Wednesday, October 27

Losing my mother in confinement was a brutal lesson in the abject loneliness of pain | Family


METERMy mother died on June 3, 2020, in the middle of the night. We were locked up nationally at the time. First. The one that none of us will ever forget. So when my mother took her last breath in a Surrey hospice that I have yet to visit, I was more than 400 miles away, at my home in Edinburgh.

I was wide awake in bed when my dad called to break the news that we knew was coming. He hadn’t slept an eye. My head, heart, and, well, there’s no hashtag-adjacent equivalent for this. soul I’d been full all night with my dying mother, like a cup to the brim. So even though he wasn’t physically there when she left this world, he was awake, lying under the same dark segment of the northern hemisphere. This matters. It is strange that what torments you in pain can also heal you.

And it’s strange what you cling to when you lose someone in a global pandemic. When it turns out that you are hanging on the bell of pain at the precise moment when normal life is suspended. When the oncology consultant breaks the news over the phone that your mother, who has metastatic breast cancer, is weeks old and you can’t just take a train to see her. When normal urges must be resisted, even when the country’s top government adviser mercilessly disobeys the rules. When you can only say goodbye once, briefly: masked, gloved, and terrified of risk. When you can’t spend the night with your dad after your mom’s funeral.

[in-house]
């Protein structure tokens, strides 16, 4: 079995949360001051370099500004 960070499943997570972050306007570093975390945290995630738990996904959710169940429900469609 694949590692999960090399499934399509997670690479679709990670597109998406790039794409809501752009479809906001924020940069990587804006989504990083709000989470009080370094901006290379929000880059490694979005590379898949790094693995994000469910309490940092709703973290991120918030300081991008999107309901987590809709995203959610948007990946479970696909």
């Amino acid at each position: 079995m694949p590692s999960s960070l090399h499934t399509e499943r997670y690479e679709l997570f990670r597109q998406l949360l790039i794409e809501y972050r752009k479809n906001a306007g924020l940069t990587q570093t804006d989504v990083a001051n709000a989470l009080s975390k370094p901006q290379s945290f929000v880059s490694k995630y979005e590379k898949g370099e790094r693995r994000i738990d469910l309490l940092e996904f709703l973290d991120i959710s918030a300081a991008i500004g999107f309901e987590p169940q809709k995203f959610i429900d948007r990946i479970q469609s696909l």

So what have I learned? Are you kidding?

As well as knowing that this question seems to make me want to throw a plate of spaghetti at the wall, like Walter Matthau in The Odd Couple (my mom, dad, sister, and I love, or should I say now loved? – that movie as much as Oscar pretended to hate Felix), I must also grudgingly admit that I have never learned so much in my life.

I learned that pain is a foreign country and here we do things differently. We become tourists in our old existences, constantly losing our minds and keys (twice, in my case), trying to get by with hardly any language. We are overwhelmed by the smallest things: overwhelmed by an episode of Gardeners’ World, undone by a leaf falling from a tree. We are in another place, in another time, visited by things said and not said. And to some extent, the blockage felt a bit like that, anyway. There is something curiously underwater about the duel that fits the austere nature of the confinement. Which is not to say, as some did, that the confinement was a real form of pain for a lost way of life. Not that. It was not. Pain is not a metaphor. It’s just pain and pain. I also learned this.

What I mean is that the astringency of the confinement matched my pain. In those traumatizing weeks before and after my mother’s death, when the sight of my own hand opening a tap could break my heart, I needed to live small in the world, big in my head. Lockdown needed this and it helped. I was glad that the government directed me to take the same walk every day. I probably would have liked to wear state approved clothing. I wanted to be alone, which I realize is a privilege to fall into the category of exhausted parents, especially women, with young children whose problem during confinement was not isolation, but the inability to forge a bloody moment of peace.